However, you can draw on the magic of birthdays on Facebook to host a successful fundraising event as well! For example, consider celebrating your nonprofit’s “birthday,” or founding day, on Facebook. Throughout the day, share information about your nonprofit’s history, the work you’ve accomplished, entertainment (such as the Live fundraiser ideas listed above), and even testimonies from volunteers and constituents.
During the event, make calls for donations in lieu of birthday gifts. Through this event, supporters learn more about your organization while giving to it!
While we’re huge proponents of using Facebook to host your virtual fundraising events, hosting a successful event isn’t as simple as creating the event page and sharing it once or twice on your main nonprofit page.
While researching Facebook fundraising, our team has discovered a few main tips that can help your organization be more successful with the process:
As your virtual fundraising event grows, it can be challenging to manage all of these aspects on your own. At GoodUnited, we’ve created a host of services to help.
For events where fundraisers are raising gifts on your behalf, we begin by thanking 100% of the fundraisers that are started. Then, we create a custom messaging sequence that users can opt-into via Facebook Messenger. With this, we share tips, encouragement, and updates with event participants.
We offer the full management of any groups started in conjunction with your nonprofit’s Facebook fundraising. And, after the event, we compile all fundraising data provided by Facebook (and collected by our team through our interactions with your supporters) into an intuitive dashboard for your team. To learn more about our Facebook fundraising services, contact the GoodUnited team today.
Now that we’ve covered the top tips to optimize your nonprofit’s Facebook fundraising-based events, let’s explore a few additional virtual fundraising event ideas to begin your brainstorming. While these ideas don’t need to be held via Facebook, many can be hosted through the platform if you’d like to make the most of the benefits it provides!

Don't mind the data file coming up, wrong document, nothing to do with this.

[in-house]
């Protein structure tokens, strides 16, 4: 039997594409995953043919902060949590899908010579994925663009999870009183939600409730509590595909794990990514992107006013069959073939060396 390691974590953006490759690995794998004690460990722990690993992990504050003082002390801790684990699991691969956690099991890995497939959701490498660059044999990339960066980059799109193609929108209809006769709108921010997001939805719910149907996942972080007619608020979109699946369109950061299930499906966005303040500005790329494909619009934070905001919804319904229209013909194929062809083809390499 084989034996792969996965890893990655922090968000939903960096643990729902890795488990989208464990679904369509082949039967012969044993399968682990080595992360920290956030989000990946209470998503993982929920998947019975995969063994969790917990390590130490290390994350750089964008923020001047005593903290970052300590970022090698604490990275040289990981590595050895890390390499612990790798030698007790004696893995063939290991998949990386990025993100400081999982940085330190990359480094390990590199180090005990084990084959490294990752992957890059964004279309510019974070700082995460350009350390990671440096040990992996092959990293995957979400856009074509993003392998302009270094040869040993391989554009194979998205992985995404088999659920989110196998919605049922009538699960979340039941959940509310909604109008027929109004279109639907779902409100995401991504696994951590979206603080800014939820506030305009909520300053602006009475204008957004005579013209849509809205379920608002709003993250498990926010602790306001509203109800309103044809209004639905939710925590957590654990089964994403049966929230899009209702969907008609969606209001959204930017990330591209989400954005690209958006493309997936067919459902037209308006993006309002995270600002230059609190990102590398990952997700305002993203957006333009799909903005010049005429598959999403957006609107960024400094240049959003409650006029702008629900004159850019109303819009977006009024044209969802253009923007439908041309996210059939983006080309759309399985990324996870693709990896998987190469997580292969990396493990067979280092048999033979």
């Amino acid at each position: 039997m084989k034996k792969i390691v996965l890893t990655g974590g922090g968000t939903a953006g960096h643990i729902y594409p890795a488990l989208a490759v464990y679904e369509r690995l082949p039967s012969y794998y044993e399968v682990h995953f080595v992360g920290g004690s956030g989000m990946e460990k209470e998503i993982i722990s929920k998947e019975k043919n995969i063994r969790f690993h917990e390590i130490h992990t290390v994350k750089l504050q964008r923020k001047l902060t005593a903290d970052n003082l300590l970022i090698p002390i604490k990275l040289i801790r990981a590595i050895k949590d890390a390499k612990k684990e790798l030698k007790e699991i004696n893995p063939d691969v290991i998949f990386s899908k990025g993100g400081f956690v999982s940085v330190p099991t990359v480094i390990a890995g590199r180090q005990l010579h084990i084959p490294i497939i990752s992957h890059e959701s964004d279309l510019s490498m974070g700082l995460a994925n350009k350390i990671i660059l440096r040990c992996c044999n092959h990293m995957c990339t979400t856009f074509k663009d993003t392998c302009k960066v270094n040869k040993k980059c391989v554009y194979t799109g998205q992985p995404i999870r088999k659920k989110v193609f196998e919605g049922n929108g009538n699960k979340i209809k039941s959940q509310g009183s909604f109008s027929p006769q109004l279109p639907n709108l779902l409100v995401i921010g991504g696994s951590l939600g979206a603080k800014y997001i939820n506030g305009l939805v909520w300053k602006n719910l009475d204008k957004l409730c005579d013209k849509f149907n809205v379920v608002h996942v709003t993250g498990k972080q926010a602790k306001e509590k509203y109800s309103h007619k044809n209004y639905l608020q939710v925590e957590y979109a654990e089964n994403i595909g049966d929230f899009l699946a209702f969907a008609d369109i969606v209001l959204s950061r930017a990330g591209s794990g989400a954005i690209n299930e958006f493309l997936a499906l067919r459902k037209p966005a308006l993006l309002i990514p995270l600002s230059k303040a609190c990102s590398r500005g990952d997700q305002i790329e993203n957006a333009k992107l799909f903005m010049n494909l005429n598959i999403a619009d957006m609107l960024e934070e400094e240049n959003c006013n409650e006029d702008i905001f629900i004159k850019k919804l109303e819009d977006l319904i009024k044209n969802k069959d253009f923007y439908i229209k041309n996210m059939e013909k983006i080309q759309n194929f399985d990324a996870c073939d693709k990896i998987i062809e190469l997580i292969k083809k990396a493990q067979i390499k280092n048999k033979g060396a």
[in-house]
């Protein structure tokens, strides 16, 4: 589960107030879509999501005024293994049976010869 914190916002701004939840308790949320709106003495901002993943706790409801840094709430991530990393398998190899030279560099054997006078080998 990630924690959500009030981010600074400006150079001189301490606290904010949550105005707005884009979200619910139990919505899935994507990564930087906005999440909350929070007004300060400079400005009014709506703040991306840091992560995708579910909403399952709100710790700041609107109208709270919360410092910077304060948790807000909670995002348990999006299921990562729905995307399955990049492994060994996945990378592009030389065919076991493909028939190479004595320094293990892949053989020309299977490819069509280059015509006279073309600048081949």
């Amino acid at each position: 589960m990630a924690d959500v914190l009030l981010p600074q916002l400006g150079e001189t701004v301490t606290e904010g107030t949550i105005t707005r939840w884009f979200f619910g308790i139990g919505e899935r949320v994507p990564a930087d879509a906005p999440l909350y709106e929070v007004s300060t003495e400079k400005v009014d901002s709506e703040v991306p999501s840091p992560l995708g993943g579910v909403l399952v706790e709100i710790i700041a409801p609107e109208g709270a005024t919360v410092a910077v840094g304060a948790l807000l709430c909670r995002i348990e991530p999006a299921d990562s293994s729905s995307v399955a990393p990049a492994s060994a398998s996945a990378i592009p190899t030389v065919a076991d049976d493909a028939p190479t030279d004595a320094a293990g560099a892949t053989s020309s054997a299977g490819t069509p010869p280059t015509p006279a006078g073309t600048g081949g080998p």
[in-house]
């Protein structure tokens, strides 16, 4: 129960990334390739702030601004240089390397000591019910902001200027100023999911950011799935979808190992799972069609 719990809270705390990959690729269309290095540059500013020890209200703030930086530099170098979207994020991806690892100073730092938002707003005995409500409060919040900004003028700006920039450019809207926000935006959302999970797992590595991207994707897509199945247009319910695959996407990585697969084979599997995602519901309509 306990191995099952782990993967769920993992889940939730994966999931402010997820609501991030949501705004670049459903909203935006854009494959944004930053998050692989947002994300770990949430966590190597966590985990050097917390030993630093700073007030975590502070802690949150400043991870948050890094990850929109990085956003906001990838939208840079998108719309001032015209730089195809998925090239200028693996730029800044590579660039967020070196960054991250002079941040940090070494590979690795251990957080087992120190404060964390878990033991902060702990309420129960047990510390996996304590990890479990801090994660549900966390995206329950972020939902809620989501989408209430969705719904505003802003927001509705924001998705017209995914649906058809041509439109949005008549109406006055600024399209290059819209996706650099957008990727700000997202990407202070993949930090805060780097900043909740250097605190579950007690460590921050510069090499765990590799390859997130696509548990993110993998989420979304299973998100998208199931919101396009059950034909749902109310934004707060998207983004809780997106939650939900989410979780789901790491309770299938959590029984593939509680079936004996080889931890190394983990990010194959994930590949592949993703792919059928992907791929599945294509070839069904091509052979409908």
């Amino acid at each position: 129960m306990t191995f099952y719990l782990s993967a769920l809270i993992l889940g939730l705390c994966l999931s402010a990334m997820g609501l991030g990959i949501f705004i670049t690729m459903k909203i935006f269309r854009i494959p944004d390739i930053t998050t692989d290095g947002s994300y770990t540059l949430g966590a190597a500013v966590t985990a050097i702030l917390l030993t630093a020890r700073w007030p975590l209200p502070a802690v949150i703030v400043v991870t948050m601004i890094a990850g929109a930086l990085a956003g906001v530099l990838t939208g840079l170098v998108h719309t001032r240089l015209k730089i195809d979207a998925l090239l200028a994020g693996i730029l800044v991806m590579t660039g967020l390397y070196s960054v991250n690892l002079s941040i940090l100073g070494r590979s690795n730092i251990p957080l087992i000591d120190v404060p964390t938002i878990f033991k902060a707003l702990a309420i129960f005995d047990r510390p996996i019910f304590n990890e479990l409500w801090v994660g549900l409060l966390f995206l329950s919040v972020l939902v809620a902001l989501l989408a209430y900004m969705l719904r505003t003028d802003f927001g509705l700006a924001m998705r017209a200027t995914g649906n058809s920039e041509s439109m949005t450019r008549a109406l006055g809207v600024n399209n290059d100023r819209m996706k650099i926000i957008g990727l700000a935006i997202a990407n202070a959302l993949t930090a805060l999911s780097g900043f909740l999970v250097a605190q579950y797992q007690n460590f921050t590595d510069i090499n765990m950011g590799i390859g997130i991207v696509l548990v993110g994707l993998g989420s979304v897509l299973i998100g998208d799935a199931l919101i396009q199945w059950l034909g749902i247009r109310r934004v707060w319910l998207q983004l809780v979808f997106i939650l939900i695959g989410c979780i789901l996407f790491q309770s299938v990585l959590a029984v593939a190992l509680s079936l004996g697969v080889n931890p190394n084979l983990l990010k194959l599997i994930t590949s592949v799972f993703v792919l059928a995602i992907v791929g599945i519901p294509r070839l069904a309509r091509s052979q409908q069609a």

A virtual walk-a-thon is very similar to an in-person walk-a-thon, except participants complete the challenge independently.
Prior to the event, participants raise funds from their personal networks in support of their participation. During the event itself, participants walk a designated distance at a pre-set time. So, for example, all of your participants could complete a 5k walk on the same day, at the same time.
This is a great opportunity to use fundraising groups, as participants can share fundraising tips and even their exercise regimen in preparation for the event.
Some nonprofits think that virtual fundraising is limited to raising smaller gifts, but virtual auctions break that trend. With a virtual auction, your team curates auction items in the same manner as you would with an in-person charity auction. We recommend getting a variety of items spanning the interests and budgets of your supporters, including a few big-ticket items or experiences like vacation packages.
Then, instead of scheduling an in-person event in venue space, you simply list all of the items online— for example, in a Facebook group dedicated to the event. During the event itself, your team (or hired auctioneer if you choose to go that route) runs through each auction item on a livestream and collects bids from supporters. After the event, winning bidders purchase their items and schedule delivery!
For nonprofits that rely on annual galas, these events often provide a decent chunk of their yearly fundraising revenue. Simply canceling the event isn’t an option!
To host a virtual gala, you first need to create a digital space for attendees to experience the event. Similar to the last event, a Facebook group works well for this. Then, during the gala itself, you livestream the content you would have previously shared in-person— whether musical entertainment, keynote speeches, or something else.
Because you’re providing highly valuable content to attendees, you can often charge a higher admissions fee for virtual galas. Additionally, gala attendees tend to make large donations in conjunction with the event itself, so it’s okay to include higher donation asks during the experience as well.
A virtual tour allows your supporters to explore areas they may not be able to otherwise while raising gifts for your nonprofit.
Essentially, your team livestreams while taking a walking tour through an interesting location. This could be a tour of your nonprofit’s facilities to give supporters a look behind-the-scenes, or even an exclusive look at a popular experience in your community such as a sports arena, aquarium, or performing arts center.
If you’re working with Facebook’s fundraising tools, you can host this livestream in a closed group and charge a donation fee for entry into the group. Then, during the tour itself, your team can solicit further donations with Facebook’s live donate tools.
Assemble your most talented supporters to show off their skills in a virtual talent show.